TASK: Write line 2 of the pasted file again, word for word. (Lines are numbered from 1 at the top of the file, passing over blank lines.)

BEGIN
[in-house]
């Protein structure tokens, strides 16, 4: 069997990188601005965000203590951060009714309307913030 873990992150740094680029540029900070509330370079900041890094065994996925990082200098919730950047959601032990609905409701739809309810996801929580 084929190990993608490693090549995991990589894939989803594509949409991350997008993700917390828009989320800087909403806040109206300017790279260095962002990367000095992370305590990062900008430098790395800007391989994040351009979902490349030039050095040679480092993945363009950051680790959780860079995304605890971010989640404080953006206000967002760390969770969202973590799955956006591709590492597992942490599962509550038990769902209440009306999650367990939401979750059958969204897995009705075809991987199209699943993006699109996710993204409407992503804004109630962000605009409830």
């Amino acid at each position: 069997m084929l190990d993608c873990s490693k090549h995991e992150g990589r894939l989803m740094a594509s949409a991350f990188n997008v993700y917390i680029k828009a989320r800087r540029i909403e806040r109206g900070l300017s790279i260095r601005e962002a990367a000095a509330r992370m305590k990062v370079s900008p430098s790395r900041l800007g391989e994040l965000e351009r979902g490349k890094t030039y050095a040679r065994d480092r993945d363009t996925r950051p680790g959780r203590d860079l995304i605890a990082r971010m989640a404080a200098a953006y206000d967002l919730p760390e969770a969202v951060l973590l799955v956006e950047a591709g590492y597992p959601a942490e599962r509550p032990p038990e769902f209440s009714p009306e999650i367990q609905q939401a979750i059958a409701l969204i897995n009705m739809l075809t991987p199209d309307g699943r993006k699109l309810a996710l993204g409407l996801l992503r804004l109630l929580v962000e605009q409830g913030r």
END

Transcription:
């Protein structure tokens, strides 16, 4: 069997990188601005965000203590951060009714309307913030 873990992150740094680029540029900070509330370079900041890094065994996925990082200098919730950047959601032990609905409701739809309810996801929580 084929190990993608490693090549995991990589894939989803594509949409991350997008993700917390828009989320800087909403806040109206300017790279260095962002990367000095992370305590990062900008430098790395800007391989994040351009979902490349030039050095040679480092993945363009950051680790959780860079995304605890971010989640404080953006206000967002760390969770969202973590799955956006591709590492597992942490599962509550038990769902209440009306999650367990939401979750059958969204897995009705075809991987199209699943993006699109996710993204409407992503804004109630962000605009409830």